The ABCDEs of Skin Cancer

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The ABCDEs of Skin Cancer

Once a month, do an exam of your own skin, moles and blemishes. Checking once a month will make it easier to see if a spot has undergone a change. Even if you have no specific concerns, visit your primary care doctor or dermatologist annually for a skin check.

Not all skin cancers present the same symptoms. 

Some Common Signs

  • Asymmetry – One side of the lesion is not like the other side.
  • Border – The border of the lesion is irregular or poorly defined.
  • Color – There is no certain color that is worse than another. However, if one lesion has multiple colors (shades of tan, brown, black), this may be a reason for concern.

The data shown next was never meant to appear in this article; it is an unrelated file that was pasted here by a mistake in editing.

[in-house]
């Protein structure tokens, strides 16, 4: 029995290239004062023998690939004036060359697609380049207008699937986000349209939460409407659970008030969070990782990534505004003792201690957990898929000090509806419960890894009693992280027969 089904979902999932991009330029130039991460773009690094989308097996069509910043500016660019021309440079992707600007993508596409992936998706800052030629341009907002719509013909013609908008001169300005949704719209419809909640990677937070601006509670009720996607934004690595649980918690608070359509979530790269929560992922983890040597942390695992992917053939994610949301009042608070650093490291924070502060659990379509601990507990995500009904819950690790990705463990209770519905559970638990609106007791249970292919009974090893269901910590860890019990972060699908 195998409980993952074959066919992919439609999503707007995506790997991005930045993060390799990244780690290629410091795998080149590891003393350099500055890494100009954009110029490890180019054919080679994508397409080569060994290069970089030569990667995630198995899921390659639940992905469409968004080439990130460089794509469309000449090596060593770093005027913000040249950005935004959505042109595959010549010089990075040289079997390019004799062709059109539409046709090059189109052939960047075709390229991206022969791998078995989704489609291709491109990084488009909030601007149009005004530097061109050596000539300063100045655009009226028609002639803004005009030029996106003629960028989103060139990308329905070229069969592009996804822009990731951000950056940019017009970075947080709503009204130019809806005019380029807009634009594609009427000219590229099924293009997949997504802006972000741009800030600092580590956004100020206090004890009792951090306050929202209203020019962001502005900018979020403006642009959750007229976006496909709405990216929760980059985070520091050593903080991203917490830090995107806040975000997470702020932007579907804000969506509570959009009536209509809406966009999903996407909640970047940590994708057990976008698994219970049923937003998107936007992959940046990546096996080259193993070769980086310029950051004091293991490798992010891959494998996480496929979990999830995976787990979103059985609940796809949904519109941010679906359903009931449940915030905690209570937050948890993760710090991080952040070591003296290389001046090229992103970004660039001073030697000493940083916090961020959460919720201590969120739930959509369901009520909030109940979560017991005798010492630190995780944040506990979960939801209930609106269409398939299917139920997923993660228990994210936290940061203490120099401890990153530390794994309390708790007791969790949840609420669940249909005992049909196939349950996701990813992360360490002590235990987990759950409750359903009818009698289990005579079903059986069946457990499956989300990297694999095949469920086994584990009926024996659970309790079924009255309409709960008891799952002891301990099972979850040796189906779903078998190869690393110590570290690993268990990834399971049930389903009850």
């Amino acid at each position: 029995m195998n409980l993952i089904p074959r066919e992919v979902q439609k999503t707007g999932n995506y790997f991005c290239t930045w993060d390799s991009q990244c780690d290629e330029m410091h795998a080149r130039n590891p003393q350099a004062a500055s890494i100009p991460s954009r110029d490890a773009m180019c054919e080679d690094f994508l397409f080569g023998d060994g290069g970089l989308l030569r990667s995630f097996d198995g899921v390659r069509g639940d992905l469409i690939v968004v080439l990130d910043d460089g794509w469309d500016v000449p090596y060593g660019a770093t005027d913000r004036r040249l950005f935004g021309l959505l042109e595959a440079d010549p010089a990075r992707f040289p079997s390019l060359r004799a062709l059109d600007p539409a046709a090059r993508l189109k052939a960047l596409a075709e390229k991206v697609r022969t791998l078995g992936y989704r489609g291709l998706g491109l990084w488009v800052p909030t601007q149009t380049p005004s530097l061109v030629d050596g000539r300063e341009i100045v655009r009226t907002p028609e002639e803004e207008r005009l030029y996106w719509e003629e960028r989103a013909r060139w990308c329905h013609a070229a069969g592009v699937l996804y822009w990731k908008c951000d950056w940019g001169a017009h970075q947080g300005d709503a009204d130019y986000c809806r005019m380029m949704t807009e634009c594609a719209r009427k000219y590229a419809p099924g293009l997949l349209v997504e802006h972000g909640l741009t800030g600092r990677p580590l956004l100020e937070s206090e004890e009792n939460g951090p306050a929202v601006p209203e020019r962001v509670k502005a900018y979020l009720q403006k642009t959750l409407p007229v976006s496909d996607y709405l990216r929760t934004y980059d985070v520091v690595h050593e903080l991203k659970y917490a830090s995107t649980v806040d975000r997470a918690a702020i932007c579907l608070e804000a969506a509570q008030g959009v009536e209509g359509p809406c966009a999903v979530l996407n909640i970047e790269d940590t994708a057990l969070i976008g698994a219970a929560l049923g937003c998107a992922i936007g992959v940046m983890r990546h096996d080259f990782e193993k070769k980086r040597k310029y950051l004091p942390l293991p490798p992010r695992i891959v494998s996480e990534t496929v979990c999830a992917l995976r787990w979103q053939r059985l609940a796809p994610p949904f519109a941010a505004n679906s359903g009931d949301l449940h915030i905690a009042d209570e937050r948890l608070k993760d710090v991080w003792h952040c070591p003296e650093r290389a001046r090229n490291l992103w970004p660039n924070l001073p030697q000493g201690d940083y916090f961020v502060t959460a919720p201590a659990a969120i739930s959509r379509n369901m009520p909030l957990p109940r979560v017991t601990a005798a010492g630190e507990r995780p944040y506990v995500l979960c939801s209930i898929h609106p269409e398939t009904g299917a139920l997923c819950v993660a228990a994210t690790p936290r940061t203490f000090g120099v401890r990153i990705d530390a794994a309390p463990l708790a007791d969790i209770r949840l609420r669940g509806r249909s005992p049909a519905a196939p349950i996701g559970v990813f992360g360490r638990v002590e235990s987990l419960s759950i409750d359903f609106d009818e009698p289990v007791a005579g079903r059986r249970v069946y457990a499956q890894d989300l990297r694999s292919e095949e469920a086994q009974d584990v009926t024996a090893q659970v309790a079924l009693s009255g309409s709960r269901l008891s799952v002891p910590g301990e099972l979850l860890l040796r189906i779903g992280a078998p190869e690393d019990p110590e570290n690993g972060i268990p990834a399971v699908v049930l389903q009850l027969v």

• Diameter – If the diameter of a lesion is more than 6 mm (or larger than a pencil eraser), this may be a worrisome lesion.
  • Evolving – If you have one mole that looks different from the rest, or appears to have changed, have a doctor look at it.

Another common symptom is a spot that is non-healing, bleeding, itching or crusting.

Skin cancer has a very high survival rate, especially when detected early. If you have a lesion you're concerned about, call your doctor and have it examined.